As a precautionary measure, people and organizations hide their Wi-Fi networks, especially when it isn’t for public use. They choose not to broadcast the SSID so that when people turn on their Wi-Fi, it doesn’t appear on the list of available networks to connect to. Your best friend might hide their Wi-Fi network from their roommate and others in their building, but that also locks you out. This tutorial shows you how to connect to hidden Wi-Fi networks via the taskbar and Windows settings.
Connecting Through the Taskbar
Before connecting to a hidden network, you need to know the network name or SSID (Service Set Identifier), the type of encryption, and the network’s password. After obtaining this information from the owner of the Wi-Fi network, follow these steps:
- Go to the Windows taskbar and click on the network icon.
- Scan the list of available networks and click on “Hidden Network.”
- Click on “Connect automatically,” then “connect” so that you don’t have to repeat this process for this network.
- Add the network name and click “Next.”
- Add the security key or password and click “Next.”
- When your PC verifies and connects, a message will appear asking if you want to make your PC discoverable. Choose “Yes” or “No.”
Connecting Through Windows Settings
The following steps provide an alternative method to connect to hidden Wi-Fi networks through the Windows settings:
- Go to “Settings” from the Start Menu or press the Win + I keys.
- In the Settings app, click “Network & Internet.”
- Click “WiFi,” then “Manage known networks.”
- Click on “Add a new network.”
- Add the network name, the security type and the security key.
- Click on the boxes that says”Connect automatically” and “Connect even if this network is not broadcasting” so that you don’t have to repeat this process.
- Click “Save” and give your PC a few seconds to connect to the added network.
How to Unhide a Hidden Network When You Have the Router’s Details
To unhide a hidden network, you’ll need the login information on your router’s website. The default login information will be in your manual if you haven’t set these. You’ll also need the network key, SSID, and encryption key, usually found at the back/bottom of the router.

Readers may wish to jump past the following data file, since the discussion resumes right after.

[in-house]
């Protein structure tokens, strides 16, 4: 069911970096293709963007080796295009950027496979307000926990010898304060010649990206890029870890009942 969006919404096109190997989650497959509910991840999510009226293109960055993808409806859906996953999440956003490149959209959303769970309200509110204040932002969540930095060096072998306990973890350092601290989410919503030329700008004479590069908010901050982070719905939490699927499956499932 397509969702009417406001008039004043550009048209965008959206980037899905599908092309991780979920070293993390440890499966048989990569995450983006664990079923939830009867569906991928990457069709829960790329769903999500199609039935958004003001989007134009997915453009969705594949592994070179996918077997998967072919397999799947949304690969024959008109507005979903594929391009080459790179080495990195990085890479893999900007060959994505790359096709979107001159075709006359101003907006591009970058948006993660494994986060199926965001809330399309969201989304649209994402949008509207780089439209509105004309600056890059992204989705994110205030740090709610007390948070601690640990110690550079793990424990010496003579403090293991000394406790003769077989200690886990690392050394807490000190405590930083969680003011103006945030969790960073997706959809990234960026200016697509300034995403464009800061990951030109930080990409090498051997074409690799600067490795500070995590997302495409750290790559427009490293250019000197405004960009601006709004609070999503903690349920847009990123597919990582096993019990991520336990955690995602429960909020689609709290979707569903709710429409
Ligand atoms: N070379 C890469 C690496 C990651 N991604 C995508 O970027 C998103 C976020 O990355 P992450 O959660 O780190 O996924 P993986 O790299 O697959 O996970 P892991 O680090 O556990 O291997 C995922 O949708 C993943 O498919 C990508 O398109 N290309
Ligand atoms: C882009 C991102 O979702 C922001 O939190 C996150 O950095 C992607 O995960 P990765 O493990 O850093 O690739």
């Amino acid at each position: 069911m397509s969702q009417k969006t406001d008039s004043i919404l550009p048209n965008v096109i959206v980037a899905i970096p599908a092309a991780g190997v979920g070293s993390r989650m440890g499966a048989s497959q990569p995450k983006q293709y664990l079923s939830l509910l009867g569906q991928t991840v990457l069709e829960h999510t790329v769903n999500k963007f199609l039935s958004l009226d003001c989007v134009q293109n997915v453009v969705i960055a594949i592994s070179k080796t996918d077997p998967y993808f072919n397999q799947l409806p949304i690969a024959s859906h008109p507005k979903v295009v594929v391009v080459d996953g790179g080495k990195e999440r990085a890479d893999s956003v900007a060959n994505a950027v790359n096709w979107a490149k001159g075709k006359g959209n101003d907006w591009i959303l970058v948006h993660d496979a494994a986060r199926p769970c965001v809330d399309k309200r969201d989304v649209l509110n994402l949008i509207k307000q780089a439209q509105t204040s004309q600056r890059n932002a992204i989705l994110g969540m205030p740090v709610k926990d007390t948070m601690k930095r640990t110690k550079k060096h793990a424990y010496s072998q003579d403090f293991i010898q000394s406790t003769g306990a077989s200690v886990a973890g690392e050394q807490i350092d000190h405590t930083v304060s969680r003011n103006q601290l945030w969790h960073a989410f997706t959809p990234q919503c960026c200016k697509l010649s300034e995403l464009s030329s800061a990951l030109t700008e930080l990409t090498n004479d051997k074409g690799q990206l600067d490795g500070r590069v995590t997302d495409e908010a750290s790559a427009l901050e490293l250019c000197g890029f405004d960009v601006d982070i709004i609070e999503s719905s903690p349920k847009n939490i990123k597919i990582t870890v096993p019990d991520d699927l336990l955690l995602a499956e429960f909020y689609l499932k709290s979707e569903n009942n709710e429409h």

If you’re having trouble finding your router’s IP address, you can check out our list of common router addresses for the brand of your router.
After getting all the necessary details, follow these steps:
- Enter the router’s IP address when connected to the network.
- Log in to the network and navigate to the settings panel.
- Select “WiFi Settings.”
- Uncheck the option to “Hide SSID,” or your provider might give the option to enable “Broadcast Network Name,” in which case you should select that. Ensure that you save these settings.
- If you follow these steps correctly, your network/router name or SSID will be visible to others. To add an extra layer of security, you could enable MAC filtering to manually enter the addresses you want to use to access your network.
Frequently Asked Questions
Is a hidden network more secure?
No. Hiding your network only prevents your router from broadcasting your SSID. A hidden network doesn’t protect you from malicious hackers who actively pursue hidden networks. For added security, choose a strong password and encryption like WPA3, and if your device doesn’t support WPA3, opt for WPA2.
Can my network still be found after hiding the network?
Yes. Your network name or ID will be hidden but not the network itself. Wireless network analyzers – like Netspot, SolarWinds Wi-Fi analysis, and Acrylic Wi-Fi – can easily sniff out your network and provide other users with your network name or SSID.
Does connecting to a public Wi-Fi network expose my device to hackers?
Yes. Your PC is exposed to hackers when using a public network, as the information generated, including your data, is unencrypted. While using a public Wi-Fi network, cybercriminals can easily access and steal your personal information. Read our article on unauthorized logins to find out how to know if someone else is logging in to your Windows PC.
Image credit: Unsplash. All screenshots by Tayo Sogbesan.
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